Part 3: WHY do we get “stuck”? Executive functioning & Movement theories:
Full paper here: https://www.frontiersin.org/…/fpsyg.2021.631596/full
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Nothing about us without us
Who: Buckle and colleagues
Journal: Frontiers in Psychology
Title: “No Way Out Except From External Intervention”: First-Hand Accounts of Autistic Inertia
Autistic Inertia Part 3
Characteristics of Initiation Impairments
Why is it that sometimes we cannot start doing the things we intend to do?
Another reason for inertia is executive functioning; stopping and starting tasks requires EF.
Many participants described breaking a task down into many steps, which then seemed overwhelming.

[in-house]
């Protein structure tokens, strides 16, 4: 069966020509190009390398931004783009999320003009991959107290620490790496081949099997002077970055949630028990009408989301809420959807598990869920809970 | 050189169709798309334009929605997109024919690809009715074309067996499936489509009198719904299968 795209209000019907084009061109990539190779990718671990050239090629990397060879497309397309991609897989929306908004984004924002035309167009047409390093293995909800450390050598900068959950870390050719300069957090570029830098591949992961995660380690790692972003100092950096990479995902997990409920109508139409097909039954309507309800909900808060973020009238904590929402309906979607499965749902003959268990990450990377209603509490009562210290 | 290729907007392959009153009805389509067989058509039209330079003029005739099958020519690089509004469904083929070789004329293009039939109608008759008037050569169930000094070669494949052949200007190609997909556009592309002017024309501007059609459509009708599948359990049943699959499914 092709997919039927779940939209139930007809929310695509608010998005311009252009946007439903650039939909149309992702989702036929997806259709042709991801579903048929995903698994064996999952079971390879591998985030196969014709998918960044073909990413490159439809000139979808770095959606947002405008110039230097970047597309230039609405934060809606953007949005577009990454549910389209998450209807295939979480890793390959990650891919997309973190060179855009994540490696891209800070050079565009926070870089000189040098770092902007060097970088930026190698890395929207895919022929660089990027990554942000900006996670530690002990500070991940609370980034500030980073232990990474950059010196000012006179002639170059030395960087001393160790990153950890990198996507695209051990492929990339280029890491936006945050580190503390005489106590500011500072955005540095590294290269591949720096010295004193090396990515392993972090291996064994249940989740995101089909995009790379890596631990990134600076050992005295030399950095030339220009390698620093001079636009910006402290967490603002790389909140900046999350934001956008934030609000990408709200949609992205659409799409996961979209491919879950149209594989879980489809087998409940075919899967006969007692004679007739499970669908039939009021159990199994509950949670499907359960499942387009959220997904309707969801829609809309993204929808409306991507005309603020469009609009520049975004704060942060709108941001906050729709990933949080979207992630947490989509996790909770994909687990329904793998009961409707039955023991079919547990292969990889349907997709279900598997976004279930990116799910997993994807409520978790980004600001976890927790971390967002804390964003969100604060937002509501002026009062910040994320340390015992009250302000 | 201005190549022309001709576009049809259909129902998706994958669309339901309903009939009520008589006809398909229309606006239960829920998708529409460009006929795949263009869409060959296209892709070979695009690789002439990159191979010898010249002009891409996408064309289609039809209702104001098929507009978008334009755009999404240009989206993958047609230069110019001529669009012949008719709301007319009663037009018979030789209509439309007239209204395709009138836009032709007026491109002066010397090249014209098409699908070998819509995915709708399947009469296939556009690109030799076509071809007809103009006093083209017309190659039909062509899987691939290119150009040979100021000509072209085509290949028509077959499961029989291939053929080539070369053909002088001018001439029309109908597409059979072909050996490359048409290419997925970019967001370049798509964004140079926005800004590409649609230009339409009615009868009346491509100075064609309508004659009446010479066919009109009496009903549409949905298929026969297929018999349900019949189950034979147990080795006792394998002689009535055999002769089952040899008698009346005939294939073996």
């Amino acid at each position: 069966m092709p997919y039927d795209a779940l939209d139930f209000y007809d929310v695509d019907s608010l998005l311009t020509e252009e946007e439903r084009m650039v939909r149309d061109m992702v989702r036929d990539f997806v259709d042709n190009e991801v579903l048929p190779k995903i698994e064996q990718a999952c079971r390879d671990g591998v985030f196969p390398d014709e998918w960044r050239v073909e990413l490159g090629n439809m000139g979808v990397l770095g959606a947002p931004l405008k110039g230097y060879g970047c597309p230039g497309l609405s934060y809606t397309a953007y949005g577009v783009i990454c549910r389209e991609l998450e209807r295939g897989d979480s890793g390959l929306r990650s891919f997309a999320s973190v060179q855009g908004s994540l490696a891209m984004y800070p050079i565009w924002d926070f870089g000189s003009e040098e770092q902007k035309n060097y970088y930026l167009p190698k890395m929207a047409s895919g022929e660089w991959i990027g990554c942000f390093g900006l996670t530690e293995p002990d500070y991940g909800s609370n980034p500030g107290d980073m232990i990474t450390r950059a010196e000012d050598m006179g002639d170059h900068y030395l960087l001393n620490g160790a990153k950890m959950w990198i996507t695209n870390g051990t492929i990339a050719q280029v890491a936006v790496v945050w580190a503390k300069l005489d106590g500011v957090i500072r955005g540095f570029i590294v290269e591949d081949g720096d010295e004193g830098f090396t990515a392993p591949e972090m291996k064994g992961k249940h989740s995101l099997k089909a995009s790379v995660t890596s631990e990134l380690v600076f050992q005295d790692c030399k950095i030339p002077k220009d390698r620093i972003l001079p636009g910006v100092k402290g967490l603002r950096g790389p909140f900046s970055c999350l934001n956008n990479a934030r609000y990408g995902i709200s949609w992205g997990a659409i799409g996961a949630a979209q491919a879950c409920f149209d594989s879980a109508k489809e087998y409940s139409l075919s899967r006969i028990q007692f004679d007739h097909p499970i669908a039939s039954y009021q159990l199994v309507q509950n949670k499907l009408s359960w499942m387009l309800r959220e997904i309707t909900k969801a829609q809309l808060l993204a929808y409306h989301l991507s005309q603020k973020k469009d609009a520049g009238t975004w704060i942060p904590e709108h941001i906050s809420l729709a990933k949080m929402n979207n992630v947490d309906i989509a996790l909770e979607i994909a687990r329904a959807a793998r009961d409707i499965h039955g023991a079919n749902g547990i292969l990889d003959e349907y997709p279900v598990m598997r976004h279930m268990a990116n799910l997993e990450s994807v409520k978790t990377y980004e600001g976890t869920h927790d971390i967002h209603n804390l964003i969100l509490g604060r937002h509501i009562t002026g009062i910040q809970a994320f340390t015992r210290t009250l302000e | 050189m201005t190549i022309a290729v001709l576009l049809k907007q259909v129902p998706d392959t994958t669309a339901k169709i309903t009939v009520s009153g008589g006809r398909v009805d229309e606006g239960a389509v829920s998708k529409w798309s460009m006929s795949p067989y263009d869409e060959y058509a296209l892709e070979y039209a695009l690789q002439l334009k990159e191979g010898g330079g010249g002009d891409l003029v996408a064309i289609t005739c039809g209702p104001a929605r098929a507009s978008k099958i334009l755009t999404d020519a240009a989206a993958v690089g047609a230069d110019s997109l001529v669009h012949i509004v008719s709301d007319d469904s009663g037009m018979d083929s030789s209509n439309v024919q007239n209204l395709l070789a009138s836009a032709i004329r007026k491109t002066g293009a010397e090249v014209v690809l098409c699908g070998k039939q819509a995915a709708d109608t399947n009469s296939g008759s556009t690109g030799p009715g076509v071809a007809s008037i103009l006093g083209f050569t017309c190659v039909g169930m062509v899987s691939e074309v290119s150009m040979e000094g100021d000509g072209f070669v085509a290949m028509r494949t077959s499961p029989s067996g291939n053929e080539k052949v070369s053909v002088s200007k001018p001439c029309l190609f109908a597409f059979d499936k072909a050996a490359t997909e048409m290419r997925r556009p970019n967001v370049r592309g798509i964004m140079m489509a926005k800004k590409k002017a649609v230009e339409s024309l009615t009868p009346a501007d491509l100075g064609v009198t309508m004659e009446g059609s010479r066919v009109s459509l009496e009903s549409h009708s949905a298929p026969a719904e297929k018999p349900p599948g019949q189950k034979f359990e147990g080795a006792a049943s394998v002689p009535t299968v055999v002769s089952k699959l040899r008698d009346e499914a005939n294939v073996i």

Some participants struggled with identifying the first step, which made beginning a task difficult.
We need to further understand the relationship between inertia (negative experience) and intense focus or “flow”, (positive experience)
Inertia might also be linked to a difficulty with voluntary movement initiation, similar to a state of catatonia.
Some episodes of inertia can be ended by a small interruption or noise.
It can be useful to consider the different causes of inertia, but in reality it is very difficult to separate the impacts of emotions, executive function, and movement profiles!
Autistic adults found typical supports, such as calendars and alarms, to be of little use.
They identified prompting by another person who was present to be the most useful method of support.
“The only thing that helps me, only thing that works, and it works consistently, is just to have a stuck buddy that I text. … And all I have to do is text, ‘I’m stuck.’ […] And we just text it out and kind of make a plan.”